Do your gums bleed a lot? This is why it could lead to LUNG DISEASE

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Written By Rivera Claudia

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  • Researchers in China found that gum disease worsened cases of COPD
  • The team said the findings could lead to new treatments for the lung condition 
  • READ MORE: Researchers invent a 10-minute test to spot gum disease

Bleeding gums could lead to lung disease, a study suggests.

Researchers in China found that mice infected with the oral bacteria Porphyromonas gingivalis, which can lead to gum disease. 

This worsened the progression of chronic obstructive pulmonary disease (COPD) in mice who already had the condition.

The findings suggested that gum disease management could act as a potential treatment for COPD, which affects early 16 million US adults and is the sixth-leading cause of death worldwide.

Around 40 percent of American adults over 30 have gum disease – and the problem has been linked to serious, chronic health conditions like lung cancer

Dr Yan Li, co-lead study author and microbiologist at West China Hospital of Stomatology at Sichuan University, said: ‘Our finding could lead to a potential new strategy for treating COPD.’

Periodontitis results from the untreated build-up of plaque, a sticky film made primarily of bacteria.

Over time, the plaque can harden into tartar and cause irritation and inflammation of gum tissue. This produces deep gaps between the teeth and gums where bacteria flourish, resulting in bleeding or swollen gums, bad breath, and tooth loss.

Previous studies have shown that gum disease is a risk factor for numerous diseases, including diabetes, high blood pressure and some cancers.

This is because gum disease increases inflammation, which signals to the body that something is wrong. This sets off an immune response, and when that response is too strong, it can increase the risk of chronic diseases.

Additional studies, including some led by Dr Li and co-lead author Dr Boyu Tang, have established that the bacteria Porphyromonas gingivalis plays an important role in gum disease by destroying tissues that support the teeth.

For the new work, the researchers infected mice with both the bacteria and COPD. The animals were infected with COPD by being exposed to cigarette smoke.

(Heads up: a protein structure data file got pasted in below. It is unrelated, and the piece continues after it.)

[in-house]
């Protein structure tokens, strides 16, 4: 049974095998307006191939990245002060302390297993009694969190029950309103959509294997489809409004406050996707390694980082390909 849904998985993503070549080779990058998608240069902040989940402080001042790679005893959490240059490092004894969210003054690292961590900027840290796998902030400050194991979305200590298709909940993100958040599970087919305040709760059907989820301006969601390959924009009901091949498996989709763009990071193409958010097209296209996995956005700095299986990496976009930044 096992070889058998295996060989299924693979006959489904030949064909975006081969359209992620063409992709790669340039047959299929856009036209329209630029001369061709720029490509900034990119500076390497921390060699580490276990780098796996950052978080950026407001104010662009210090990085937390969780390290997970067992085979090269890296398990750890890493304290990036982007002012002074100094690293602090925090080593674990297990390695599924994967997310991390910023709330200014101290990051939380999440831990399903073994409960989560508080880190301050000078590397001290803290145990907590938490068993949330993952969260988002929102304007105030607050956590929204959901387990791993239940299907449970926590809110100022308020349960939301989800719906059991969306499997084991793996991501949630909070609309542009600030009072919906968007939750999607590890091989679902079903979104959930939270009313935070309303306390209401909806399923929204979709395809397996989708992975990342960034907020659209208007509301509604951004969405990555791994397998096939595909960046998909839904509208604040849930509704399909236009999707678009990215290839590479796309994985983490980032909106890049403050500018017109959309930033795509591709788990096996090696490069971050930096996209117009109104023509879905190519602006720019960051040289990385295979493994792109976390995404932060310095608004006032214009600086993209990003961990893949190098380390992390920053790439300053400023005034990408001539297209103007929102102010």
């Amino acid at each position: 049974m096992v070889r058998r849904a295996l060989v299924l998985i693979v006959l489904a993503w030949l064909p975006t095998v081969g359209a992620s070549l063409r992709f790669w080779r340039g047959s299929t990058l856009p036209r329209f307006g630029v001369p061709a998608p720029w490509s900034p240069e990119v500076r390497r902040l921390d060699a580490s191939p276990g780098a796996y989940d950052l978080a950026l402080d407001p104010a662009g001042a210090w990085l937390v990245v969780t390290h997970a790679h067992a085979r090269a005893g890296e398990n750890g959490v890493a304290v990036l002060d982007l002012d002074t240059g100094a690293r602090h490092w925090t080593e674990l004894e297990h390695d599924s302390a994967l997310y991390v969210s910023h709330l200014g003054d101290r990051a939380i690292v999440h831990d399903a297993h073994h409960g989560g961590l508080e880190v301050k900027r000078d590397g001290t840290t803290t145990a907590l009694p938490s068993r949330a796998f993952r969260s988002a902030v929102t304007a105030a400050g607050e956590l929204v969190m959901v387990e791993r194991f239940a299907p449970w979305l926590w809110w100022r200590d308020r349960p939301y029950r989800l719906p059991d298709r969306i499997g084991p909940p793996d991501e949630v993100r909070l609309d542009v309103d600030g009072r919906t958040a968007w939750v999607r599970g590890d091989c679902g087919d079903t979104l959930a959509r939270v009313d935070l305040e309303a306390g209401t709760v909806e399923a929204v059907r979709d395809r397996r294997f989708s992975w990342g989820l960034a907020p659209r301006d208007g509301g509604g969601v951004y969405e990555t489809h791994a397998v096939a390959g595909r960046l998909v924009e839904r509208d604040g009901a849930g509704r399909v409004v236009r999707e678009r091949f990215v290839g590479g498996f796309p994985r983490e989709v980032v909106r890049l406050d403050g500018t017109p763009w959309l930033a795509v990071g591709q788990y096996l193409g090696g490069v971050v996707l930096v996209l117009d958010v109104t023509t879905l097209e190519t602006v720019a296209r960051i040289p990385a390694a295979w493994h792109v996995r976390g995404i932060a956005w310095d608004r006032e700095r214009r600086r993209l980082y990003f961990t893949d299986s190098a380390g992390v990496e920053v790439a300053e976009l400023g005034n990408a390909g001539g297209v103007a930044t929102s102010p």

By testing mouse lung tissue, they found that Porphyromonas gingivalis activated the production of immune cells gamma-delta T cells and M2 macrophages.

This created cytokines, which, in excess, can ramp up inflammation in the body, leading to worsening conditions like COPD.

Dr Tang said: ‘By enhancing periodontal therapy and targeting the inhibition of gamma-delta T cells and M2 macrophages we may be able to help control the progression of COPD.’ 

COPD is a chronic inflammatory lung disease that causes obstructed airflow.

According to the Mayo Clinic, this leads to difficulty breathing, as well as wheezing, chest tightness, chronic cough, frequent respiratory infections, lack of energy, unintended weight loss, and swelling in the ankles, feet, or legs.

Smoking is the most significant risk factor for COPD. When it progresses, it can increase the risk of heart issues, high blood pressure, and lung cancer.

According to the World Health Organization, COPD is the sixth-leading cause of death across the world. It affects 16 million Americans. 

Meanwhile, about 40 percent of Americans over 30 have gum disease. 

The researchers intend to carry out further experiments in humans. 

 Dr Li said: ‘If the cigarette smoke exposure could be extended for a longer period of time, these changes might be more pronounced.

‘We’ll further carry out additional studies on human subjects to confirm the mechanism.’

The team plans to recruit patients with both conditions and offer periodontitis treatment, then compare lung function and immune cell counts before and after.

The study was published Friday in the journal mSystems. 

WHAT IS CHRONIC OBSTRUCTIVE PULMONARY DISEASE? 

Chronic obstructive pulmonary disease (COPD) describes a group of lung conditions that cause the airways to narrow and become inflamed.

Examples include bronchitis, which affects the airways, and emphysema, which impacts the air sacs. 

This makes it harder to move air in and out as you breathe.

Around 1.2million people in the UK are diagnosed with COPD, British Lung Foundation statistics show. 

And in the US, 16million people suffer from COPD, according to the Centers for Disease Control and Prevention. 

It usually develops due to long-term damage to the lungs from smoking or air pollution.

Jobs where people are exposed to fumes, dust and chemicals also raise the risk. 

COPD also seems to run in families.

And a rare genetic condition called alpha-1-antitrypsin deficiency makes people susceptible at a very young age.  

Symptoms include:

  • Breathlessness during day-to-day activities, like walking
  • Persistent cough
  • Wheezing in cold weather
  • Producing excess phlegm

In severe cases, sufferers lose their appetite, have swollen ankles, lose weight and may even cough up blood. 

COPD is incurable and the damage to the lungs cannot be reversed. 

However, treatments can help make breathing easier. 

Patients should also quit smoking and maintain a healthy weight. 

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